Thankfully, Edwards bounced back quickly from the defeat, accepting a fight with a familiar face in Brazil’s Oliveira.
“I trained with him for a week about two years ago,” said Edwards. “The guy’s tough, and I see some improvements in his game since the time we trained together. It’s like the evolution of the classic striker vs. grappler match where he’s a little more comfortable striking than the typical Brazilian Jiu-Jitsu black belt five, ten years ago, and I’m a lot more comfortable on the ground than the typical striker was five, ten years ago. When I look at him, I just see a tough guy that’s just begging me to punch him in the face.”
Winner of three of his last four and six of his last eight, Edwards has been going through a career resurgence that he hopes has only taken a minor detour with the loss to Stout, yet with this recent success, he’s found out that to many newer fans of the UFC, he’s just another “new guy.” That’s something incredulous to diehard fight fans who remember Edwards as one of the top 155-pounders on the planet in the early years of the new millennium. But when his crowning Octagon moment took place at UFC 49 in August of 2004, as he scored a highlight reel knockout of Josh Thomson, it was the last lightweight bout in the UFC for nearly two years. Now he’s trying to make up for lost time in a sport that is hitting the mainstream like never before.
“The game has changed so much, it’s so huge right now, and if the game was the same six, seven years ago, it would be a different thing,” he said. “My name would probably be in league with a guy like Chuck (Liddell) or close to it. But that’s not when I hit my hot streak. So I’m trying to hit it now. I’m okay with it though. I do this for two reasons – the first reason I do it is because there’s nothing in the world I’d rather be doing with my own time and with my own choices because it’s the most fun thing in the world to me. And the second reason I do it is because it helps me put food on the table and be comfortable. The fame and everything else that comes with it, I don’t care. Back when PRIDE was around, I used to love going to Japan and fighting, and my reason was because I could be popular in Japan, and then I could come home and just be some guy at the mall. I don’t mind that (the popularity), and I understand that comes with success, and I do want to be successful, but it’s not something I aim for.”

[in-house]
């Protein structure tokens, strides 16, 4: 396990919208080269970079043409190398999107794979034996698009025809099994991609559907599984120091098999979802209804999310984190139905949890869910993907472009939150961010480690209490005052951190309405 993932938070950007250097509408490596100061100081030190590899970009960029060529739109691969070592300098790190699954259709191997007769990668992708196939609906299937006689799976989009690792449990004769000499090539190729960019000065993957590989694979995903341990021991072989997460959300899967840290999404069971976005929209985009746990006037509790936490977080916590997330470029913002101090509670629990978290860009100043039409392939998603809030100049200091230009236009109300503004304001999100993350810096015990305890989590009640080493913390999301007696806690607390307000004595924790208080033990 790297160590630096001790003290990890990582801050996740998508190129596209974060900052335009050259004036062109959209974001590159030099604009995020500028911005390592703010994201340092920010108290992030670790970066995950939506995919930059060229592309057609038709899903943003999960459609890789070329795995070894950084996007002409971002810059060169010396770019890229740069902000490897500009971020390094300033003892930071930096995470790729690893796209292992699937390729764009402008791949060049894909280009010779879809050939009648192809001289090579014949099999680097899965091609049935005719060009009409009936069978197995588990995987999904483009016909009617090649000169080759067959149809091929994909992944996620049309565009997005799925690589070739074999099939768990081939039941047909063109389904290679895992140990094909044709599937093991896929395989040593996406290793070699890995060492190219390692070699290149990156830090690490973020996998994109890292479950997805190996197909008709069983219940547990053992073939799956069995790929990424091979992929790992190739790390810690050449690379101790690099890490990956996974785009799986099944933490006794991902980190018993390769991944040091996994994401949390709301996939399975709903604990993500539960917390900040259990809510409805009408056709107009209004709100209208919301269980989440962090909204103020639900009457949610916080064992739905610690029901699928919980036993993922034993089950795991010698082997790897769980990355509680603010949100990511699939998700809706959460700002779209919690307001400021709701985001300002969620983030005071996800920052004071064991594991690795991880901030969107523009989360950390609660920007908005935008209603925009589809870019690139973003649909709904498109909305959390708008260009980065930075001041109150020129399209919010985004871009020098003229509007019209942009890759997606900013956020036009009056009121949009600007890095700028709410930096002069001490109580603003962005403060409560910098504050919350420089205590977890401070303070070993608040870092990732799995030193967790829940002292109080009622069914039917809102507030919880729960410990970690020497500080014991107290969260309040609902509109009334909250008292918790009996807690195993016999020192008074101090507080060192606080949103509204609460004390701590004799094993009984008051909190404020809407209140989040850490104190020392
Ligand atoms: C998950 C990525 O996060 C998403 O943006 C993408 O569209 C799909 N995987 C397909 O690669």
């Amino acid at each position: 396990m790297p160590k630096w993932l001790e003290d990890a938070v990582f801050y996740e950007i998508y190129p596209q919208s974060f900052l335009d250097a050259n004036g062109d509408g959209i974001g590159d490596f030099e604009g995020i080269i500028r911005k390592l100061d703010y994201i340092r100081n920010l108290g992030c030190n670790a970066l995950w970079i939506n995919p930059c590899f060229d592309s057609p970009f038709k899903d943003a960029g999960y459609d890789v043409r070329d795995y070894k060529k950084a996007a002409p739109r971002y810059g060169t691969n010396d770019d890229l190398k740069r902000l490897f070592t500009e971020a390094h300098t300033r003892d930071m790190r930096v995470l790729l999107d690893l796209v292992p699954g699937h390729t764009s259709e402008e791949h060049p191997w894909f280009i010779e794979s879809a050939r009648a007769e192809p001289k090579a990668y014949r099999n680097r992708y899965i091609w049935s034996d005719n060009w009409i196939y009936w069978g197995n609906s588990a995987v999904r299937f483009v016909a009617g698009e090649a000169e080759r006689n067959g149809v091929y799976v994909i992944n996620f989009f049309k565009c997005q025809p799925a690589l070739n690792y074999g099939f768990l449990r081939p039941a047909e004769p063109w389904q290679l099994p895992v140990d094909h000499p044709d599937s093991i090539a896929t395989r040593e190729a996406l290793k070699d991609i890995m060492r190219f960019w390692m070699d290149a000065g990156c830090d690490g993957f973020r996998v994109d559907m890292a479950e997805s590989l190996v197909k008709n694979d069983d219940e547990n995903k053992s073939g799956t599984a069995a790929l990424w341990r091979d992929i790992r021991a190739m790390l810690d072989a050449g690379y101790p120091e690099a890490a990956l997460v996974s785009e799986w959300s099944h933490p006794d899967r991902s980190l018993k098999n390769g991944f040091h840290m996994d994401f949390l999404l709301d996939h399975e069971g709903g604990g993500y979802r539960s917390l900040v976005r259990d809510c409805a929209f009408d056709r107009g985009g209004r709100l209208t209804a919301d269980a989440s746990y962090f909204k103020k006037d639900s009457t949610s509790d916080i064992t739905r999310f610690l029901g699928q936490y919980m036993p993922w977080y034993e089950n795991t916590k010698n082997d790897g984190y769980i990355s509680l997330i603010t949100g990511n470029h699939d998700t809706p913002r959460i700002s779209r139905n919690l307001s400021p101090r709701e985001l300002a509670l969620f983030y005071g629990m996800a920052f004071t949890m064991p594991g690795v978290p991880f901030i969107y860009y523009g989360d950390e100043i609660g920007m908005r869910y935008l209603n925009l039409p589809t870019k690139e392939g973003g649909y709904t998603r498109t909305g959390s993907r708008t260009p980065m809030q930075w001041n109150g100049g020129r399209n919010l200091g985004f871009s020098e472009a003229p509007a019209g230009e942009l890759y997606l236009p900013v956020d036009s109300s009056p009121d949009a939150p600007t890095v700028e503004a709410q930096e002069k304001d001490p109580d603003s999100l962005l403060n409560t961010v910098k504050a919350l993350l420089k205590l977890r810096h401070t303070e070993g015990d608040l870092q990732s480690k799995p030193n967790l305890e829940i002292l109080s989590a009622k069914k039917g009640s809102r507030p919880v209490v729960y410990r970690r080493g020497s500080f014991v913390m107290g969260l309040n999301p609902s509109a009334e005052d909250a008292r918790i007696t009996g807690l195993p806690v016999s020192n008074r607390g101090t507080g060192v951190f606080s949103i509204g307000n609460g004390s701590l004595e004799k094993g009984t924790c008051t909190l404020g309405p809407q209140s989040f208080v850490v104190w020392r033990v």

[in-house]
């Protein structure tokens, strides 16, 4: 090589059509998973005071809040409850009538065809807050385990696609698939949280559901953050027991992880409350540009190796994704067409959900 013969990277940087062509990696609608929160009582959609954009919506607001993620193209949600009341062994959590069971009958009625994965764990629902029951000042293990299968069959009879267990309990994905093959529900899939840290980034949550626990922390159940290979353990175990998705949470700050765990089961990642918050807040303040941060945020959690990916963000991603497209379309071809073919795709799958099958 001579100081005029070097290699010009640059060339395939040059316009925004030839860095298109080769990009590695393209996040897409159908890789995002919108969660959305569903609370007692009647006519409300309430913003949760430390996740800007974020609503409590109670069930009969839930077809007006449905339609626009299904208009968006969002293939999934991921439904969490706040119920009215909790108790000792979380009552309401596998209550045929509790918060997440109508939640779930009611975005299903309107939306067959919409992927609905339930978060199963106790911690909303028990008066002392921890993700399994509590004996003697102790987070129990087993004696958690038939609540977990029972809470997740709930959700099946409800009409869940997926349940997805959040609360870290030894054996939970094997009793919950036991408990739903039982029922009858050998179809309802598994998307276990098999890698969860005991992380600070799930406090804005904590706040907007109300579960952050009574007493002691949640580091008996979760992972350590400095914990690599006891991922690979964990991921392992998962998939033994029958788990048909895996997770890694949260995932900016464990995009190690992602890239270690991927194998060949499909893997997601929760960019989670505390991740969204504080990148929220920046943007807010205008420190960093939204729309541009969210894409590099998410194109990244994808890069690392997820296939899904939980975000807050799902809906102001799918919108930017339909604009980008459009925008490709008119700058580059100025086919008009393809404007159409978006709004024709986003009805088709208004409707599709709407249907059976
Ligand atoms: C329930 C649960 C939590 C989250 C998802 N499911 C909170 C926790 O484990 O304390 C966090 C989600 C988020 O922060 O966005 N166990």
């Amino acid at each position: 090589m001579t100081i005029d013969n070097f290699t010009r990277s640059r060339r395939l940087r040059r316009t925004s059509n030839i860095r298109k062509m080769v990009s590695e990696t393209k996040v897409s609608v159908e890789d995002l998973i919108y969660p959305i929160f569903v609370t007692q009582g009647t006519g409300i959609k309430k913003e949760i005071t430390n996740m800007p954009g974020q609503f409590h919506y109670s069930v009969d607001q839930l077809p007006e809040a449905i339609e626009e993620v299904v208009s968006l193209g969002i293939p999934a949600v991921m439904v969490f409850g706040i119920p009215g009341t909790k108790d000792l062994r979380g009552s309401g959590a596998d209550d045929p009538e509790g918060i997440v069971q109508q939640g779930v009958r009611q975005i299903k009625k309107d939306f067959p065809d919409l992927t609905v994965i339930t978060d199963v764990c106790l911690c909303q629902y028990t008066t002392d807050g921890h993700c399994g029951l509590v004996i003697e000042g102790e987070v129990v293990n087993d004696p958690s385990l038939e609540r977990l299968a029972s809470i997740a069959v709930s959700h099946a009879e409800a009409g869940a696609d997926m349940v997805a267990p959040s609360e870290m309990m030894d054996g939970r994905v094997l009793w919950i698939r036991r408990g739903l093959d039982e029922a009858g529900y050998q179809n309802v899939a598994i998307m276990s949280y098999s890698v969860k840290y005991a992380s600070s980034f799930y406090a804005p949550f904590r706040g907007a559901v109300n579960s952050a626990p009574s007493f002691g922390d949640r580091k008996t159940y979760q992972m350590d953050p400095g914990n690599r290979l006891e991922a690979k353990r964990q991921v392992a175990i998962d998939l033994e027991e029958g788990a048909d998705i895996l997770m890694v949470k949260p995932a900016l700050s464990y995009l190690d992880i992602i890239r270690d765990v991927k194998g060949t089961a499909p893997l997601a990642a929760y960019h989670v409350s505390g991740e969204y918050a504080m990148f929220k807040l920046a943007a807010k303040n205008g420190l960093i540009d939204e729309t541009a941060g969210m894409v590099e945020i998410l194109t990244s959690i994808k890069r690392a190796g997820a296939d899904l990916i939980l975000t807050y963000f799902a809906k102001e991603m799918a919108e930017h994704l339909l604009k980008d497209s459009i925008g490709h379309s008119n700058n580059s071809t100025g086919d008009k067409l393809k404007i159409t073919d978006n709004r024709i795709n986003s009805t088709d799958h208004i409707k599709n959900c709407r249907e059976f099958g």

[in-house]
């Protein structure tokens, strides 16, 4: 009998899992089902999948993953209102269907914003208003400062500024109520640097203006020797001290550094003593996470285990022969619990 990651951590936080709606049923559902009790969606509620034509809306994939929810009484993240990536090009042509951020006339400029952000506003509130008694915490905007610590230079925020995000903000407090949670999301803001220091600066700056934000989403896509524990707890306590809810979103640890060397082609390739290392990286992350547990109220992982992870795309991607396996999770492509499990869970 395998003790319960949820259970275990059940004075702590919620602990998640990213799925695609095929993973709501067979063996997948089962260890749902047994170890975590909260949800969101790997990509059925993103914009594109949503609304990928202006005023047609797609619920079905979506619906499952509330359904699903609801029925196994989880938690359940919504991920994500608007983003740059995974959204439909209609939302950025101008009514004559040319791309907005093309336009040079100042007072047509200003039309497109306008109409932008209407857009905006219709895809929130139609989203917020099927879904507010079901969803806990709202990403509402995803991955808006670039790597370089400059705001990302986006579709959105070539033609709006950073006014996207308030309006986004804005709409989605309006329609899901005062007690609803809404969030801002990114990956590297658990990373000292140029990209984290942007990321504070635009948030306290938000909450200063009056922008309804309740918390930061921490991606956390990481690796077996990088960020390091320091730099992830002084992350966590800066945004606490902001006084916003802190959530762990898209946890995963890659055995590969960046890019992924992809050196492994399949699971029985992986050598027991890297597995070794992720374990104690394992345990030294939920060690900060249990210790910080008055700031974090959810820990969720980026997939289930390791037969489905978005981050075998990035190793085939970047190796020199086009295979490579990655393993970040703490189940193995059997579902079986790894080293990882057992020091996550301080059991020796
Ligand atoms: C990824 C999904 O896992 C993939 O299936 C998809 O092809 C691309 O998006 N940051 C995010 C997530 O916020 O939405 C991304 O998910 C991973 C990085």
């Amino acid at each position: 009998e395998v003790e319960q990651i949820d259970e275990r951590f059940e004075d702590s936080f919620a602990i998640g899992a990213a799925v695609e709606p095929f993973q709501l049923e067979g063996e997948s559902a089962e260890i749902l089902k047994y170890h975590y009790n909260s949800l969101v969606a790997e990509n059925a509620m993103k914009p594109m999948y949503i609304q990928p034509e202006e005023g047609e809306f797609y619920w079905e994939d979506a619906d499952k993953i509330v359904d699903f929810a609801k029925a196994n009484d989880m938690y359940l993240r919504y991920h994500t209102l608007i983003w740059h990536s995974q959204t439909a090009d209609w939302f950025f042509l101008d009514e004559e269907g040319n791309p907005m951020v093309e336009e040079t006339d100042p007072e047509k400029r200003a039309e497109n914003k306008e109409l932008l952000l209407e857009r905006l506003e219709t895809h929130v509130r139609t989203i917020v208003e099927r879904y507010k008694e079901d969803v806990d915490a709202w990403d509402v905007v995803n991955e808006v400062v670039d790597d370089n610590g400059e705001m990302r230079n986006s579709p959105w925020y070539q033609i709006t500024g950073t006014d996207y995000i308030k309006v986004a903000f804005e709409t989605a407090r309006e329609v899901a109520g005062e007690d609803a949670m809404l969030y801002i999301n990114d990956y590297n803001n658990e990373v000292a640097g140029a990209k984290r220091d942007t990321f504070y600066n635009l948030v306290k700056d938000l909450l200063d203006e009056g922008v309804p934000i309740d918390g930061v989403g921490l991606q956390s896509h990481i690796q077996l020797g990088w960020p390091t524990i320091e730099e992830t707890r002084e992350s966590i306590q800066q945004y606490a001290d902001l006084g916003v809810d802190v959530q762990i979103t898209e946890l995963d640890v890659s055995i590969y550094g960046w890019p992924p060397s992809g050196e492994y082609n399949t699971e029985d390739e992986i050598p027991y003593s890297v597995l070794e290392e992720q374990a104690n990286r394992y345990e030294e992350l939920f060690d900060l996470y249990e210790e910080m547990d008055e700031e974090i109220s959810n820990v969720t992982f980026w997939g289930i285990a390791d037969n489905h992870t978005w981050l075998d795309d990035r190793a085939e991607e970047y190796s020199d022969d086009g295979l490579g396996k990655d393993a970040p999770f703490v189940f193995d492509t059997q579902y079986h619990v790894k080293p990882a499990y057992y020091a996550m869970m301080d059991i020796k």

What Edwards does expect to hit every night are the kinds of fights that leave fans talking as they leave the arena as well as at the water cooler on Monday. And if he can keep doing that, he’ll keep spreading the Thug-Jitsu gospel to the masses. What could be better than that?
“One thing I like about the current UFC is that job security comes from being entertaining and going out there and laying it on the line,” he said. “Yes, you do have to win, but there’s a benefit to being entertaining and really fighting your style. And to me, that’s my style; I cannot win a boring fight. If a fight’s boring, it’s probably because I’m losing.”
Edwards Still Practicing the Modern Art of the Beatdown
By Thomas Gerbasi September 28, 2011